Wednesday, February 27, 2013

Whether Nintendo Likes it or not, they are in trouble

When I was growing up as a child, Nintendo was king in the video game space.  Everyone and their brother had to have a NES, SNES, Gameboy, and others.  This was a different time.  This was a time before smartphones and tablets when if you wanted to play games on the go, you had to buy a dedicated gaming device and if you wanted to play at home, you had to buy a home console.  Even though PC gaming was big during those days, it offered a different experience.  In today's market, we have smartphones and tablets that will play games for a dollar or even free.  Even though these games do not offer the same depth of a dedicated handheld or gaming console, its enough to scratch the itch.  People are now buying their kids iDevices instead of Nintendo gaming consoles, taking the drawing away the market that Nintendo has built their business around.  There are many other factors that are leading to the decline of Nintendo's marketshare.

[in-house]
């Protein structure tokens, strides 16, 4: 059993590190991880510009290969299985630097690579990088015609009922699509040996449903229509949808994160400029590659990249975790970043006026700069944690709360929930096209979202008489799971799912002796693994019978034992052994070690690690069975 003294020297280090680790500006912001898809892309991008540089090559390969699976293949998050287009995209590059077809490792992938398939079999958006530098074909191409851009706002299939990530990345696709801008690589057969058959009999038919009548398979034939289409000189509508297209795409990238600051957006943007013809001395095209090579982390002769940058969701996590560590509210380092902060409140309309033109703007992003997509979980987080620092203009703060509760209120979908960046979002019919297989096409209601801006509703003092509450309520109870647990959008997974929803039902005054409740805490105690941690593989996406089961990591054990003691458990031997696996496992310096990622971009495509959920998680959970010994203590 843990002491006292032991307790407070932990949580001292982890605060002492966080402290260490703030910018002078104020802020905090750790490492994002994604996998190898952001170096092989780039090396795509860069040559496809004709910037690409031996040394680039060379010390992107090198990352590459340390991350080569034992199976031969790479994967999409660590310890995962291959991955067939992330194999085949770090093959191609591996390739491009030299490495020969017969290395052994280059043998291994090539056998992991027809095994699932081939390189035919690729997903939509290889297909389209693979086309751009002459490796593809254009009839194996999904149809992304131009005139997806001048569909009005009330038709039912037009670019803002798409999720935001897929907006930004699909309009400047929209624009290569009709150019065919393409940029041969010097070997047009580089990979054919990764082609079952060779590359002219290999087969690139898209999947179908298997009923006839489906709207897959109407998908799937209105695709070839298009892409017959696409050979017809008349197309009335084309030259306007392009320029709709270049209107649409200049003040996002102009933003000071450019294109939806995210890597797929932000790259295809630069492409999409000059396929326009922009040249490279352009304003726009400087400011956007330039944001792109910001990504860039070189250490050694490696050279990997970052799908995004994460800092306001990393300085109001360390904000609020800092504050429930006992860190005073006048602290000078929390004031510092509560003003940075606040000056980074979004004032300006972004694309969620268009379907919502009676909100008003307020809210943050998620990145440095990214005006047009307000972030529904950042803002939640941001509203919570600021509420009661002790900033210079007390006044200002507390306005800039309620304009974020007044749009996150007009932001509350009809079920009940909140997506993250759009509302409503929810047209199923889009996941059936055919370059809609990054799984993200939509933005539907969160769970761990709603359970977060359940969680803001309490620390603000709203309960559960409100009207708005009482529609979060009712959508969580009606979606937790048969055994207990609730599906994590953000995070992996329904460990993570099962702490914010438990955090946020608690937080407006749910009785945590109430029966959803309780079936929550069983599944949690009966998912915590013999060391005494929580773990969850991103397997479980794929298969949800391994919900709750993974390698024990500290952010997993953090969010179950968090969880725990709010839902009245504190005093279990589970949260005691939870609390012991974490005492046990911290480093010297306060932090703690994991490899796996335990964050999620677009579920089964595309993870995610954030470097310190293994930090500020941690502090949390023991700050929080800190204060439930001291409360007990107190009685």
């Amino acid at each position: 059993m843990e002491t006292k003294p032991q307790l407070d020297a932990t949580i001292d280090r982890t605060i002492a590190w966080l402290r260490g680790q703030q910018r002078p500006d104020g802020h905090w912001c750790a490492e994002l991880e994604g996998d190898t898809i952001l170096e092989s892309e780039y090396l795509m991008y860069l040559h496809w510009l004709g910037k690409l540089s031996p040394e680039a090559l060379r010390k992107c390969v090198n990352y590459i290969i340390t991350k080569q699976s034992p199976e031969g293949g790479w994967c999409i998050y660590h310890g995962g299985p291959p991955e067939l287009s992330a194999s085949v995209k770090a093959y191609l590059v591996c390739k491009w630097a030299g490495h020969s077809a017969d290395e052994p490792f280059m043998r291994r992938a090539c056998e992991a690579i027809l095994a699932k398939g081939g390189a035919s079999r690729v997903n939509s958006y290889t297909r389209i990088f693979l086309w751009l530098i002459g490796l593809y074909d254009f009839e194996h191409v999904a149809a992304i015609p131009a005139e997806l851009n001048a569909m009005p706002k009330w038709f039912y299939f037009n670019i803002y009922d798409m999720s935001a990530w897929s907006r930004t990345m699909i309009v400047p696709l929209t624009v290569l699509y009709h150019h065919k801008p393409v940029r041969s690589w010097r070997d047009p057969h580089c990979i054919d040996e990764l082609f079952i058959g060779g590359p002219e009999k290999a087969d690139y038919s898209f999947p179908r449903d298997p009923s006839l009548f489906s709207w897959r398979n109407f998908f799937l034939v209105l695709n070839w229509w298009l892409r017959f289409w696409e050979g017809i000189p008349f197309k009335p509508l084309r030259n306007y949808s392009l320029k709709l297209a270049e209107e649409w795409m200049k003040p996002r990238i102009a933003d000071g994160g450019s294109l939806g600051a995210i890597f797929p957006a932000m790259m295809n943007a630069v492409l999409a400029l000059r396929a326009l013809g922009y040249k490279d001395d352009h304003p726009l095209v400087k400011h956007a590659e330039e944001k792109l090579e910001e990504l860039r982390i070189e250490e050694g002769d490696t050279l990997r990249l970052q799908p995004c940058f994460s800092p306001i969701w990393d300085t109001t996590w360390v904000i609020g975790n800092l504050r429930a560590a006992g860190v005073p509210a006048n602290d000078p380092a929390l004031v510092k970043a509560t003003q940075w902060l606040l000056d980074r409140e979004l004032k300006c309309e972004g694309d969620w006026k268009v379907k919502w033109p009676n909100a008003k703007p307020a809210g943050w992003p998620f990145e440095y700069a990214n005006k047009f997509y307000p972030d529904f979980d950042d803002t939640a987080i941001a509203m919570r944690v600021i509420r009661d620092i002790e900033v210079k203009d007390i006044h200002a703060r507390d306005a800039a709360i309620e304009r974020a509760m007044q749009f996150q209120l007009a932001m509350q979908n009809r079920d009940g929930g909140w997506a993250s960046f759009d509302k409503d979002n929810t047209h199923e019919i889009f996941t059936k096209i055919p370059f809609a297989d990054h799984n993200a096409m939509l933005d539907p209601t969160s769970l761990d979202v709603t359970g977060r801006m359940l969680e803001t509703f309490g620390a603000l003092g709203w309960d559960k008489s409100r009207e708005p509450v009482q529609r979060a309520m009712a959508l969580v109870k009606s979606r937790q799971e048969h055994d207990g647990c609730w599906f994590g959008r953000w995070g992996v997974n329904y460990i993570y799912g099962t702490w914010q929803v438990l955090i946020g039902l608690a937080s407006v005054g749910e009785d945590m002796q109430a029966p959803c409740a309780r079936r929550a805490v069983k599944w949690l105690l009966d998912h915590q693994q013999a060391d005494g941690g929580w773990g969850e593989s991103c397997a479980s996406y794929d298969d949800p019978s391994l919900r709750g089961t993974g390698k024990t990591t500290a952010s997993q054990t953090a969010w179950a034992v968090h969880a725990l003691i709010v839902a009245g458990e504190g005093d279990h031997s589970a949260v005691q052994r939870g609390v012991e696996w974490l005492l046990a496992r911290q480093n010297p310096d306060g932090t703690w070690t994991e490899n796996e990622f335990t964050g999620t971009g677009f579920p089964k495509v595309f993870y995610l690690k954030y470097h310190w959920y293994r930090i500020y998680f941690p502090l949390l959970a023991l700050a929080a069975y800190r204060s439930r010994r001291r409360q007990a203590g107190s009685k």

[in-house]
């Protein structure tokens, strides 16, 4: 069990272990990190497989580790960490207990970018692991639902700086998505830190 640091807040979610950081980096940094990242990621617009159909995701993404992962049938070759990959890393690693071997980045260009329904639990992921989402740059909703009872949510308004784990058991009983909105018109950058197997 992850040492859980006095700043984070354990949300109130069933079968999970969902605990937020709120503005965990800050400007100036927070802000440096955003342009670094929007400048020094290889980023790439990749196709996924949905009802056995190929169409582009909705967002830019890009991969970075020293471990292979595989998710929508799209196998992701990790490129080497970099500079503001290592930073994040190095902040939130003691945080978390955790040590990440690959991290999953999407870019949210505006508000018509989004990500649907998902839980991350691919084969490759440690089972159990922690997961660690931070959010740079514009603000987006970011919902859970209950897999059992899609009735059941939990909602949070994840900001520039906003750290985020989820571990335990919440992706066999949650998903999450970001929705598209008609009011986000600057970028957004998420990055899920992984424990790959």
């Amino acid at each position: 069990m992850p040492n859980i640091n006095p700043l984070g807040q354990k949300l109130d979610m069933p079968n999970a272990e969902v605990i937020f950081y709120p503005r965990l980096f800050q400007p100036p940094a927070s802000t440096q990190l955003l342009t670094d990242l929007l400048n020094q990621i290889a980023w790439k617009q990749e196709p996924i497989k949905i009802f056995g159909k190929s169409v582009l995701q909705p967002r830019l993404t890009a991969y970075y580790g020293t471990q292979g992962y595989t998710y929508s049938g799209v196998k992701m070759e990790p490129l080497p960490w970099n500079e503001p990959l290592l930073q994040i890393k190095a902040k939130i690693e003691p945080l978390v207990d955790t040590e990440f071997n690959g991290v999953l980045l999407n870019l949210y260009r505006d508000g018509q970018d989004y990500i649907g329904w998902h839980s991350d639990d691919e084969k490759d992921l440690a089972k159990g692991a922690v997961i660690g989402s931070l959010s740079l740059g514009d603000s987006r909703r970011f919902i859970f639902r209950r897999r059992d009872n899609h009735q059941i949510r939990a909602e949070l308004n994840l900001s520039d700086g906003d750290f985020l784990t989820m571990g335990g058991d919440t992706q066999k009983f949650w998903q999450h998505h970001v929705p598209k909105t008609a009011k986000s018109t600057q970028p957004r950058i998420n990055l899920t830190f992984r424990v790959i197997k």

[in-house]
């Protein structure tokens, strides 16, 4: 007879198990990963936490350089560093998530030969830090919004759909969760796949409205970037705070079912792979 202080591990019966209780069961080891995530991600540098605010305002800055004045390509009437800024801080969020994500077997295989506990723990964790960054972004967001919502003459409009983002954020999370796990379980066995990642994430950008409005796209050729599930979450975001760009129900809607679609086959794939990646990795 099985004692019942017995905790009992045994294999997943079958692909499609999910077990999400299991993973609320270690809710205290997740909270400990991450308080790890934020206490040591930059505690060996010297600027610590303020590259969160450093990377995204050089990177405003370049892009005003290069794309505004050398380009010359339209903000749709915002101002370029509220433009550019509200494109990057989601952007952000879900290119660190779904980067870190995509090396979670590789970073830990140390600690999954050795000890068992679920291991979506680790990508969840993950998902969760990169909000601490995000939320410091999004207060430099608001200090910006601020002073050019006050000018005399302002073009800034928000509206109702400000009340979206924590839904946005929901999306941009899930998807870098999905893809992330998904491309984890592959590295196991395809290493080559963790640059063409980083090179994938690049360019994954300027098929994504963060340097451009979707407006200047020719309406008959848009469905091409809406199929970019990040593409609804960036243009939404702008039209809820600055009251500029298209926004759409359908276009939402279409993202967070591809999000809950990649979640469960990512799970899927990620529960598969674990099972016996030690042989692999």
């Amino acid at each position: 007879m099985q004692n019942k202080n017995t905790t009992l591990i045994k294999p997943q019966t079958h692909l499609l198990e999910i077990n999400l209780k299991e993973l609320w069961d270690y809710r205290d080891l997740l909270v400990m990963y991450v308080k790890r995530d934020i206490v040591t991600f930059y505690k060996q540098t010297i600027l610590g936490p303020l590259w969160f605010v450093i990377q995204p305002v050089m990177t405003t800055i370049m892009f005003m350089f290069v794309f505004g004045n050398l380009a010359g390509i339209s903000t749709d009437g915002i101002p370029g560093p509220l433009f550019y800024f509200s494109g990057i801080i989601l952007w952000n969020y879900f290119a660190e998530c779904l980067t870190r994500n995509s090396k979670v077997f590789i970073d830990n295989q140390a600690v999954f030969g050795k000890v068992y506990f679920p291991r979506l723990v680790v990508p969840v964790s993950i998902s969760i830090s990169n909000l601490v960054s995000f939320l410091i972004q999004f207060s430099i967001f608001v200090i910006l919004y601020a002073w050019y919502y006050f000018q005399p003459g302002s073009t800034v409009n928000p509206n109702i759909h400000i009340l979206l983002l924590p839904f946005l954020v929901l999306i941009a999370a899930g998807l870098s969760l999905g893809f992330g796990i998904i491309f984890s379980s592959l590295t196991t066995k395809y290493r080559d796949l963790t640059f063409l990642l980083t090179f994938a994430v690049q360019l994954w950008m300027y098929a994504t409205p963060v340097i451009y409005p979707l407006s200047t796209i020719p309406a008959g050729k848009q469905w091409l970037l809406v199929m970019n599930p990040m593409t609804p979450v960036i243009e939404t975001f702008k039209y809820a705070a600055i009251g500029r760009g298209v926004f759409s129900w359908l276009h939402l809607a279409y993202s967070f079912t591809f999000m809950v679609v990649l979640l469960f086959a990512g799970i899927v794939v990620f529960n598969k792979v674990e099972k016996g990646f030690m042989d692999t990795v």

The Nintendo DS was hands down the greatest selling gaming system of all time.  It was extremely popular with kids and parents as well because parents could buy a DS at a relatively low cost and provide their kids hours upon hours of entertainment.  Then came the iPod, iPhone, and the Apple Appstore.  I really can't remember a product that was so disruptive in the market than Apple's products. Whole industries struggled to keep up and other industries had to change their business models completely.  This happened to Nintendo as well.  It's even more ironic when you stop to think that Apple didn't even try to make their devices mobile game consoles.  What made them so successful is that parents can buy their kids an iPod, which is more expensive than a DS, that offers games as little as a dollar or even free!  Developers can crank out games at a much lower cost than would take to make a game for the DS.  There are also fewer hoops to jump through.  Even adults who may have had a DS system may now just buy games on the device that they already own.  Couple this with the rise of the Play Store and Nintendo is in a really big bind.  That was clearly evident when Nintendo dropped the price of their 3DS quickly do to low sales volumes.  It is clear that phone and tablet gaming has really taken a huge chunk out of Nintendo's marketshare where they previously dominated.